In December 2011 the Office for National Statistics released divorce/civil partnership dissolution statistics for 2010.


In 2010 the divorce rate in England and Wales increased by 5.7 per cent to 11.1 divorcing people per thousand married population, compared with 10.5 in 2009.

Changes in the size of the adult population who are married, and therefore at risk of divorce, will affect both the number of divorces and the divorce rate. The rise in the overall divorce rate in 2010 was driven by both an increase in the number of divorces and a decrease in the size of the married adult population. This rise could simply mark the stabilisation of the divorce rate given the fall in divorce rate between 2005 and 2009.

The ONC offers by way of explanation that the small rise in the divorce rate and the number of divorces in 2010 could be associated with the economic climate following the 2008-09 recession. They suggest there are two competing theories exist relating to the effect of an economic downturn on the number of partnerships dissolving.

One theory suggests that recession could contribute to a rise in partnership break-ups because of increased financial strain, changes in employment and related lifestyle changes. Social research in Britain has shown that unemployment and downturns in the housing market may be associated with family instability.   In addition some individuals may believe they will get a more favourable divorce settlement if their income is currently low.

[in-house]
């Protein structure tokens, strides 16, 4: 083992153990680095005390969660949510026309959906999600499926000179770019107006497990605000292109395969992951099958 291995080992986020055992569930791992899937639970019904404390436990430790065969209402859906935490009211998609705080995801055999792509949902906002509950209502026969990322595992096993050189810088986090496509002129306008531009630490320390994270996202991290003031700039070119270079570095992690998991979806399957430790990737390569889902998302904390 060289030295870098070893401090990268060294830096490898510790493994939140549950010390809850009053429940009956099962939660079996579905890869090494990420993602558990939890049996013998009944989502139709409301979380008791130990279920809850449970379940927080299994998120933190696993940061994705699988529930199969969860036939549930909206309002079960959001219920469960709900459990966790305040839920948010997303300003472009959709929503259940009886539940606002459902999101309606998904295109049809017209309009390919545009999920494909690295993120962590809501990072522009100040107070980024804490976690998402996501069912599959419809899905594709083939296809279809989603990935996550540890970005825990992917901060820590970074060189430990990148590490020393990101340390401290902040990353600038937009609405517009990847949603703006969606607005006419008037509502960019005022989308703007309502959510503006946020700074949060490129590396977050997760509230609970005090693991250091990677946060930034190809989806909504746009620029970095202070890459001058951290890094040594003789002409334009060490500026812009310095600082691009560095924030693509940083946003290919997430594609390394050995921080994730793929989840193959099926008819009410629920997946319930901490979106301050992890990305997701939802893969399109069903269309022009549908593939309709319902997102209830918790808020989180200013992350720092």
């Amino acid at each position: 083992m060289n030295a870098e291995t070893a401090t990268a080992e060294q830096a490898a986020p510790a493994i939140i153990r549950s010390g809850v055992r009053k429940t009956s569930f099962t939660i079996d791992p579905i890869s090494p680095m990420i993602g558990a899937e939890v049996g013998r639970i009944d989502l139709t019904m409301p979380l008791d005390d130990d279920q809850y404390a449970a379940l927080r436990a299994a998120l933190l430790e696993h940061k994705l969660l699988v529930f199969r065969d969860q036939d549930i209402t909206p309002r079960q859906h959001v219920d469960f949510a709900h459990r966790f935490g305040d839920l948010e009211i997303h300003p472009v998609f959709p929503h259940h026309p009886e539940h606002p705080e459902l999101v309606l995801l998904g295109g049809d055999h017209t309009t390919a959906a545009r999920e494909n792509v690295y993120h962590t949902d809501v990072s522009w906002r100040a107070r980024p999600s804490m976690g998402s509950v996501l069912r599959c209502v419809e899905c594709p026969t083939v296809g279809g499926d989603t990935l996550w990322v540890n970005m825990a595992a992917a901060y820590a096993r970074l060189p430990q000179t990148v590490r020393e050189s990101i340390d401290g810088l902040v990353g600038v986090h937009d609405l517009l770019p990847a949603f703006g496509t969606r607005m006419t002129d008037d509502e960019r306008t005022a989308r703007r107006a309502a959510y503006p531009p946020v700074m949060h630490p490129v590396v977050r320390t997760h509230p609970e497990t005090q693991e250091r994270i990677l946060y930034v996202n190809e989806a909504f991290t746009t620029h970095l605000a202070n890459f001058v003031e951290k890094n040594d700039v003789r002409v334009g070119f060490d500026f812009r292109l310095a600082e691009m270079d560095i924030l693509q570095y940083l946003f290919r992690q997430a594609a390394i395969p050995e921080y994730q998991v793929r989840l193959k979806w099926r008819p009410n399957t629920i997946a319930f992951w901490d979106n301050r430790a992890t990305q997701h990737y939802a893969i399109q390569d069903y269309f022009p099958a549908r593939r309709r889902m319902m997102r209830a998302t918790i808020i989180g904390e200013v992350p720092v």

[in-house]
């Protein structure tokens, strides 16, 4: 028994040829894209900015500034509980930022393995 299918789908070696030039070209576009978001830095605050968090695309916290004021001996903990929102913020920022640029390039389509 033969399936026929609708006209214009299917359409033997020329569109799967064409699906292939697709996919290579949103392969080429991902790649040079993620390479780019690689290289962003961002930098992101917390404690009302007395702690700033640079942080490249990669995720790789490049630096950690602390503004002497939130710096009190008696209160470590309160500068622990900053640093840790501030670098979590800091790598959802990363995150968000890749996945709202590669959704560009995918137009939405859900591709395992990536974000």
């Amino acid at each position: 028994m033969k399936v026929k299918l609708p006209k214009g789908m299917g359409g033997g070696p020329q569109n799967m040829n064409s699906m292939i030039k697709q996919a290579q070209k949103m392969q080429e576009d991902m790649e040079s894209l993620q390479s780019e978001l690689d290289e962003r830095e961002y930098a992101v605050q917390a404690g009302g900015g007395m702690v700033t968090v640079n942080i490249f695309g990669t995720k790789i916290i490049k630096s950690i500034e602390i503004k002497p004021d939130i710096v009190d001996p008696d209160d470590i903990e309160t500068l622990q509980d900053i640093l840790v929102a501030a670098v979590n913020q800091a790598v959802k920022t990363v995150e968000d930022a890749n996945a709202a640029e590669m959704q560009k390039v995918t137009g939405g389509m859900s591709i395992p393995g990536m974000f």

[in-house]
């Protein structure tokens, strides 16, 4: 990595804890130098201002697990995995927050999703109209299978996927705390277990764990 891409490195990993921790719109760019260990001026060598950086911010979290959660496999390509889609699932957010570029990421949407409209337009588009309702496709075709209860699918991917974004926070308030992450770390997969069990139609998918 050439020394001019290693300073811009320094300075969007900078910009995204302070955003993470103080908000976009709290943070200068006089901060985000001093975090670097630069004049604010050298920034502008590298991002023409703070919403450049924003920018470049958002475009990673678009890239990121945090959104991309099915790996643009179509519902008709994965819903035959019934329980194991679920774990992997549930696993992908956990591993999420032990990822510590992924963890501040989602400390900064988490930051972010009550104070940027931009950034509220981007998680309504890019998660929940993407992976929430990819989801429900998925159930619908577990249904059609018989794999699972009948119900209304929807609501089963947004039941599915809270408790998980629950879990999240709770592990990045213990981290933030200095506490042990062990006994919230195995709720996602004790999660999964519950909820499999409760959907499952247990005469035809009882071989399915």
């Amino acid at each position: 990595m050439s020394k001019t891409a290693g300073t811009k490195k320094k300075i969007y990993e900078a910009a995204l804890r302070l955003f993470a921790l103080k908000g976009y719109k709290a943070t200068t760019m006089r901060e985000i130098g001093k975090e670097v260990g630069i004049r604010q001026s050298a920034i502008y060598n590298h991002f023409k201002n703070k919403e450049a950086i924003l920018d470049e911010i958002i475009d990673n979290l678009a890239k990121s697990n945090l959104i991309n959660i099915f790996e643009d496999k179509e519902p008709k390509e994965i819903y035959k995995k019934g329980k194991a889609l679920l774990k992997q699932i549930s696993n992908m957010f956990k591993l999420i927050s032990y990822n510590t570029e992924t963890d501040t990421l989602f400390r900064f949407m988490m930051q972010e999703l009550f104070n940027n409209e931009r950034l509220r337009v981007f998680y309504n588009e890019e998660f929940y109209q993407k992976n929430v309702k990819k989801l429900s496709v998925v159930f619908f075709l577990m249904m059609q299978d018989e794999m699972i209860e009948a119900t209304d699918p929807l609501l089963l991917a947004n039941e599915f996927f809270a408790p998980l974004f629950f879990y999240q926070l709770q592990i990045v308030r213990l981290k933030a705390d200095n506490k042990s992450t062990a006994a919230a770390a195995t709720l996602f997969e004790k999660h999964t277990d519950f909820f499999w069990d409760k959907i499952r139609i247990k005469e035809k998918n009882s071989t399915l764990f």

In contrast, an alternative theory suggests that partnerships would be less likely to dissolve in an unfavourable economic climate since couples would be less able to end the partnership for financial reasons – these may include the cost of lawyers, negative equity in housing or not being able to afford to maintain two households following divorce (see note 1).

The ONC feels it is too early to say whether the rise in divorces in 2010 will continue or is related to the economic climate. The figures show that divorce rates continued their downward trend during 2008 and 2009 but increased in 2010. This could be consistent with the theory that recession is associated with an increased risk of divorce, but with a delayed impact, perhaps reflecting  couples waiting for an economic recovery to lift the value of their assets.

Alongside the rise in divorces, Civil Partnership dissolutions also increased in 2010. However this is part of an upward trend given that this type of partnership is relatively new and therefore the numbers of those in civil partnerships is increasing.

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